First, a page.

Pakistan needs to improve its early warning systems. Issuing alerts on website or SMS is not enough. Emergency alert on telephones should be sent like a call so that communities can take immediate measures. The US has a similar early warning system that helps reduce loss of life.
Capacity building among local communities is very important to help them prepare and adapt to climate extremes and variability. The National Disaster Management Authority (NDMA) should work on capacity building of vulnerable communities. A bottom-up approach should be followed in this regard. Empowering communities is key in this regard so that they can participate and provide knowledge in local context. Climate finance should be used for this purpose. Pakistan should push developed countries to fulfil the promise of providing funds to developing countries under the Paris Agreement.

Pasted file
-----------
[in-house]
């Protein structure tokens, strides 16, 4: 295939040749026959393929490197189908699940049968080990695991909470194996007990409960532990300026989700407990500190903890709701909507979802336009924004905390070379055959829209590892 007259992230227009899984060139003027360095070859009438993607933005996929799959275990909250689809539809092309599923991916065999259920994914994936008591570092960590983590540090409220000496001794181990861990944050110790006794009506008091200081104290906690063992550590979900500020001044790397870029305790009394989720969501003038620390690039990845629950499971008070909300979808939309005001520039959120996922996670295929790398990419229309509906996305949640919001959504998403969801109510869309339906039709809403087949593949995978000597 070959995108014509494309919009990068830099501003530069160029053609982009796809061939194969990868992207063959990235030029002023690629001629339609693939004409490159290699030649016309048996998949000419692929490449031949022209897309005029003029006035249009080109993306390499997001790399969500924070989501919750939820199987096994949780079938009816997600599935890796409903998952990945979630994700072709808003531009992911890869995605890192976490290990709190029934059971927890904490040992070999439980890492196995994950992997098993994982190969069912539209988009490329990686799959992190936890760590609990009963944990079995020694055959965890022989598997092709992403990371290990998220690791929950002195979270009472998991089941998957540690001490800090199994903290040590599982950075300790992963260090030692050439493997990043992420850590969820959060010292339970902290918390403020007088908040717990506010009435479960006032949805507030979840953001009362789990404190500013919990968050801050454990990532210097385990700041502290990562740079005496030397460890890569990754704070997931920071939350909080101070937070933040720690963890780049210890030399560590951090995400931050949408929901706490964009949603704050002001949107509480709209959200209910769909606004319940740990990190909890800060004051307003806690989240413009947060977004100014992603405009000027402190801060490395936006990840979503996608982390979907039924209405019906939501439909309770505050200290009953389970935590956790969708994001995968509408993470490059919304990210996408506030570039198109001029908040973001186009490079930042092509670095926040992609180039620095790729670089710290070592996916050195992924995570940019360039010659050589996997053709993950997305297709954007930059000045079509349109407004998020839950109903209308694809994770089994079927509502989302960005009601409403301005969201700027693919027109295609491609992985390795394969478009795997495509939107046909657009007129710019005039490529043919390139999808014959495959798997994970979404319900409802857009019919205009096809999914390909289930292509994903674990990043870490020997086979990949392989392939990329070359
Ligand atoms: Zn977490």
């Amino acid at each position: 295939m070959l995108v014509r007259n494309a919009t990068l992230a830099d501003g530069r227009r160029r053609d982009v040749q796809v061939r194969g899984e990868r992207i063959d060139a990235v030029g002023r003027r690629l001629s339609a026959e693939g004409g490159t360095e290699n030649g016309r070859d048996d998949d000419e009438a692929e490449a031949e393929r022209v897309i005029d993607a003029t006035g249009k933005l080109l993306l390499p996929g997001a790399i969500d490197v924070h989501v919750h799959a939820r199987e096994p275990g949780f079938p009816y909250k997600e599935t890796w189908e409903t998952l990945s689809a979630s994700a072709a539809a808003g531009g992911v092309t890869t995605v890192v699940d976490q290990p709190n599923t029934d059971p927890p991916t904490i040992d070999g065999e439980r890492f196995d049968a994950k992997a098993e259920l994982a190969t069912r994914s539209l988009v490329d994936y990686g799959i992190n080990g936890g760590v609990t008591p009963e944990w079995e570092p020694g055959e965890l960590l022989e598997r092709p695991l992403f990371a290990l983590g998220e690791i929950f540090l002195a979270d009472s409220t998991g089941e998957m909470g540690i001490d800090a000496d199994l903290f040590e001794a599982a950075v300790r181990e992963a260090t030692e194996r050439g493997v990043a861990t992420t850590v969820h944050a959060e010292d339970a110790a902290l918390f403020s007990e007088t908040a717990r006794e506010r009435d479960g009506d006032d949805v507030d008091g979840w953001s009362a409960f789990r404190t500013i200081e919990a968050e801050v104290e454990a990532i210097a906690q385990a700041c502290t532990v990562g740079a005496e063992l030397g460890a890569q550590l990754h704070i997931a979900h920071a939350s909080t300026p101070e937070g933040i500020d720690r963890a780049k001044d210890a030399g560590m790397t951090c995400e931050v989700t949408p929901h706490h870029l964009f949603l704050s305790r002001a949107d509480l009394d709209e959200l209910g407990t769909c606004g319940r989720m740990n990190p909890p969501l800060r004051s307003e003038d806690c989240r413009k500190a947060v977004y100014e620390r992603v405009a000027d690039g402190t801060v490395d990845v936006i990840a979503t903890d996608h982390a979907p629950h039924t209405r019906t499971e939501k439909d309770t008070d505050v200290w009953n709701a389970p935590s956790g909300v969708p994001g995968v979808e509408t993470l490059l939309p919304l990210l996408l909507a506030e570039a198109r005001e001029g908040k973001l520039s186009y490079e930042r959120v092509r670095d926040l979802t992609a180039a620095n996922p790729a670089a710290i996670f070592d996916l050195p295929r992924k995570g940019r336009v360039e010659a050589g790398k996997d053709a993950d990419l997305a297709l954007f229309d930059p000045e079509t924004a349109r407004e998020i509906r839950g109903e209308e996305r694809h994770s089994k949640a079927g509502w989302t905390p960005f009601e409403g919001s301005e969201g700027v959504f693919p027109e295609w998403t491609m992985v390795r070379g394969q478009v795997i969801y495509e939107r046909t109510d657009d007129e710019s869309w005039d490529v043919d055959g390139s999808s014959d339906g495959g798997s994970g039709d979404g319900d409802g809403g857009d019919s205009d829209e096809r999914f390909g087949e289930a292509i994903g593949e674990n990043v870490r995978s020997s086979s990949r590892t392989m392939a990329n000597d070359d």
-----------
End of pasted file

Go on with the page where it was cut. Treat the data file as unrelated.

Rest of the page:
Pakistan needs to shift to renewable energy so that greenhouse gas emissions can be minimised. Although, Pakistan contributes very little to global emissions efforts at local and national levels can contribute to mitigation efforts.
Compensation/ relief should be provided to those affected. For this, good governance is key. Sometimes, governments and relevant agencies make allocations for relief but due to corruption and poor governance at local levels it never reaches those who deserve it the most.
Farmers’ capacity to adapt to climate change is highly important so that crop yields are not affected substantially. Agriculture extension can play a vital role in this regard.
When disasters occur, transportation, food, water and safe temporary camps should be provided immediately. Schools should be built back quickly so that drop-out can be avoided. The civil society and the media should play their role in generating awareness of the issues and highlighting stories of vulnerable communities.
The writer is an environmental expert at the Sustainable Development Policy Institute (SDPI). She tweets @S_Maryam8